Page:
Megaupload Sues Universal Over Questionable Video Takedown, As Says He Sent Takedown Too

from the this-could-get-interesting dept

Following Megaupload's marketing campaign that involved getting a ton of big name stars (many signed to major record labels) to speak out in support of Megaupload (and then putting those quotes into a song), Universal Music Group started issuing questionable takedowns for the video. We've heard numerous theories as to why UMG might think it can do so, but none seem to hold up to much scrutiny. The music in question is not UMG's.

TorrentFreak reported that MegaUpload is preparing to sue Universal Music for the bogus takedowns, while THResq has the details. You can also see the actual lawsuit here (pdf or embedded below).

Universal is claiming that one of its artists, Gin Wigmore, had unauthorized work appear in the song, though it's unclear where or how. Megaupload continues to insist that it owns all of the music. Where it gets more bizarre is that apparently, who appears in the video saying that he uses Megaupload to "send files across the globe" also sent his own takedown:
But we've also learned that Ken Hertz, attorney for Will.I.Am, also filed a takedown request last week with YouTube. What's going on here?

Hertz says that like many of the artists who appear in the video, his client had never consented to the "Megaupload Mega Song."

UMG echoes that sentiment. “This is an on-going dispute that surfaced several weeks ago with respect to the unauthorized use of a performance from one of our artists," a UMG spokesperson tells us. "We heard from a number of our other artists and their representatives who told us they’ve never consented to being portrayed in this video."
Now this is where things get interesting. If this is true, it certainly appears that Hertz is admitting to a bogus takedown. Even assuming that what he states is true -- that did not give permission -- that's not a copyright claim. It would be a contractual issue. Furthermore, it seems like a pretty strange claim. It's pretty clear that did, in fact, state that he uses Megaupload to send files across the globe. Megaupload insists it has clear contracts with all the artists in question, and I'm sure the details will come out as things move forward, but it still seems like Universal (and, now, have a lot of explaining to do.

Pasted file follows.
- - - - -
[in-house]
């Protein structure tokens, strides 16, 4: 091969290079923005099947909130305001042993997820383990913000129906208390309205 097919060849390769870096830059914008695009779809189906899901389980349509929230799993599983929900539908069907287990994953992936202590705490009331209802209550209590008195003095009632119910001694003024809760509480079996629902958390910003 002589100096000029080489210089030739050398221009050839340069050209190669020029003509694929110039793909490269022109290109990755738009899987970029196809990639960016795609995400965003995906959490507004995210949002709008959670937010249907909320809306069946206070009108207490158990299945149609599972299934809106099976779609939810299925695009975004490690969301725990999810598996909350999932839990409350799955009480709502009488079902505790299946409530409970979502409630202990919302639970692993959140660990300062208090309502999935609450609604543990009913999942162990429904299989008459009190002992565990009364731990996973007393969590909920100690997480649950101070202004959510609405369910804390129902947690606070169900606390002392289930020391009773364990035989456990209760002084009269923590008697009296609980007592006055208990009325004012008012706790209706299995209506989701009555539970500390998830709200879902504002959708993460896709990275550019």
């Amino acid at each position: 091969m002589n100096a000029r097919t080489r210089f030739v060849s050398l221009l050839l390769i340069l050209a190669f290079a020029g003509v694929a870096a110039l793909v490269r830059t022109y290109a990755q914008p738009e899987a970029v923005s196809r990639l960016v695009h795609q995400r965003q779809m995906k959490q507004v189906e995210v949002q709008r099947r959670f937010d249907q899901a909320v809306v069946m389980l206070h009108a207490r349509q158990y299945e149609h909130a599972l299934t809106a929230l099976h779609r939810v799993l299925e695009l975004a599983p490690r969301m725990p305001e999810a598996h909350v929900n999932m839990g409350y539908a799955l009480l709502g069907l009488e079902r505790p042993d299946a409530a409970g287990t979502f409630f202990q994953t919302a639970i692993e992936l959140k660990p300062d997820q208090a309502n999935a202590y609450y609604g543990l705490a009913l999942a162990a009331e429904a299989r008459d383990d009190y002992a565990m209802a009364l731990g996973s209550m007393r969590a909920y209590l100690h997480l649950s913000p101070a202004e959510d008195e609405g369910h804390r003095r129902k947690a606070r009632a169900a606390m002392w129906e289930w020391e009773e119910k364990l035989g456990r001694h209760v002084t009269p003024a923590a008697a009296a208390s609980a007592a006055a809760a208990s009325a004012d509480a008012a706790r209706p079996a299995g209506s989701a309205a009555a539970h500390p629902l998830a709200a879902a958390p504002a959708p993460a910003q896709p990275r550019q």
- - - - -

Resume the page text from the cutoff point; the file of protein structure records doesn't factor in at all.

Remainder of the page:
And, of course, it seems really bizarre that UMG would think this was a prudent course of action, when the only thing it's really done is driven a hell of a lot more attention to Megaupload. Congrats, UMG, you just spent your efforts increasing the power of Megaupload's marketing campaign.

Filed Under: copyright, dmca, gin wigmore, takedowns,
Companies: megaupload, riaa, universal music

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  1. icon
    TtfnJohn (profile), 13 Dec 2011 @ 10:21am



    What the record company owns is the copyright to a particular performance on a particular record not the song itself.

    You see, in the strange world of the RIAA copyrights get scattered left right and centre and all the label really gets from all of this is the copyright to the performance on a particular CD.

    Unless UMG is now claiming to be a music publisher, of course, which, in that case they might, just might, have an itty bitty claim on the music itself. I doubt it though. You see it's the music publisher that has the rights to the music itself, signed over to them so the artist could get a recording contract so that the likes of BMI and ASCAP could wander around telling barber shops and mechanics that they had to pay a royalty each time the song is played anywhere where the public can hear it.

    There's an additional problem here. As is the composer then neither the label or the music publisher, strictly speaking, can stop him from performing a song or playing it blasting out of his boom box car or in his barber shop or whatever. The label is on extremely thin ground in that no two performances are ever the same so it's next to impossible to say what did on a small stage behind the garage is protected by the same copyright as the performance on a CD is which is, invariably, different.

    It MAY become a contractual issue if UMG is claiming that they have an exclusive on appearances and performances of or the black eyed peas (jointly or severally) in their contracts. In that case produce the contract. But it's not liable in terms of a take down notice based on copyright but on exclusivity. That's remotely possible. And if signed a contract with megaupload to take part in a song that is original and NOT covered by outside copyright then his performance there is an issue for UMG to take up with's agent for him breaking his contract with THEM.


    You're the one who needs to pay attention and you're the one who needs to become familiar with the web that is artist contract (a form of employment contract), exclusivity, and then copyright, preferably in that order.

    One way or another this becomes contract law and the takedown become bogus.


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